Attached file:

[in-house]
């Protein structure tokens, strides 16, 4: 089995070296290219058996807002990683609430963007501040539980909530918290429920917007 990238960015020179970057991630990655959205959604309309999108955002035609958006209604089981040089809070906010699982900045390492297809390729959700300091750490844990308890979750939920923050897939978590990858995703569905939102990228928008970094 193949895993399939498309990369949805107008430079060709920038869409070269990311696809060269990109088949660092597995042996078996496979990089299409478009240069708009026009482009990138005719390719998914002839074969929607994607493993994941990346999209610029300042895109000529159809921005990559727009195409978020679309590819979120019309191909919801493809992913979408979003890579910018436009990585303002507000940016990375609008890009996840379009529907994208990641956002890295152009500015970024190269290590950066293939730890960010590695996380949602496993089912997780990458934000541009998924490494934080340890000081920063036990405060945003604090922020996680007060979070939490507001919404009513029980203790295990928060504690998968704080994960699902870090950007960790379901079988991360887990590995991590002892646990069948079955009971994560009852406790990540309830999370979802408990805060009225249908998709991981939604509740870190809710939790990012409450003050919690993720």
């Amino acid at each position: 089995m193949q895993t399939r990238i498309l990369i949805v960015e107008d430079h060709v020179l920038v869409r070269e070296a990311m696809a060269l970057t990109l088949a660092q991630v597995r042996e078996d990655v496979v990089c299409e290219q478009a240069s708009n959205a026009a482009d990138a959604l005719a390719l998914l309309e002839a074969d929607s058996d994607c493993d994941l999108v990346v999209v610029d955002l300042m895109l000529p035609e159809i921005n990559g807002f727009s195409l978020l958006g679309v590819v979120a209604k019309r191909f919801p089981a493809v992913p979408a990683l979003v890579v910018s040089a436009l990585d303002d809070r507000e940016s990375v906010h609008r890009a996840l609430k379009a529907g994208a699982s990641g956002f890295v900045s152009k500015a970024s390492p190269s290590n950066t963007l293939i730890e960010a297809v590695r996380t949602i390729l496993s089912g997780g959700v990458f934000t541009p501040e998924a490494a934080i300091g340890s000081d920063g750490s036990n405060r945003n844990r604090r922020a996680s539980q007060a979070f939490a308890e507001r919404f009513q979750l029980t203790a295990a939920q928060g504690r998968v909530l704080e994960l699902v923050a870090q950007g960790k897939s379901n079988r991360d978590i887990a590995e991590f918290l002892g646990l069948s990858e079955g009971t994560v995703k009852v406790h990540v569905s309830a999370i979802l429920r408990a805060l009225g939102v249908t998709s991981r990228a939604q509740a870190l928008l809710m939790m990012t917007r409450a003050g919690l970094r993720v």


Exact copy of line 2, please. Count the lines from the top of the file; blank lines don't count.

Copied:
């Protein structure tokens, strides 16, 4: 089995070296290219058996807002990683609430963007501040539980909530918290429920917007 990238960015020179970057991630990655959205959604309309999108955002035609958006209604089981040089809070906010699982900045390492297809390729959700300091750490844990308890979750939920923050897939978590990858995703569905939102990228928008970094 193949895993399939498309990369949805107008430079060709920038869409070269990311696809060269990109088949660092597995042996078996496979990089299409478009240069708009026009482009990138005719390719998914002839074969929607994607493993994941990346999209610029300042895109000529159809921005990559727009195409978020679309590819979120019309191909919801493809992913979408979003890579910018436009990585303002507000940016990375609008890009996840379009529907994208990641956002890295152009500015970024190269290590950066293939730890960010590695996380949602496993089912997780990458934000541009998924490494934080340890000081920063036990405060945003604090922020996680007060979070939490507001919404009513029980203790295990928060504690998968704080994960699902870090950007960790379901079988991360887990590995991590002892646990069948079955009971994560009852406790990540309830999370979802408990805060009225249908998709991981939604509740870190809710939790990012409450003050919690993720």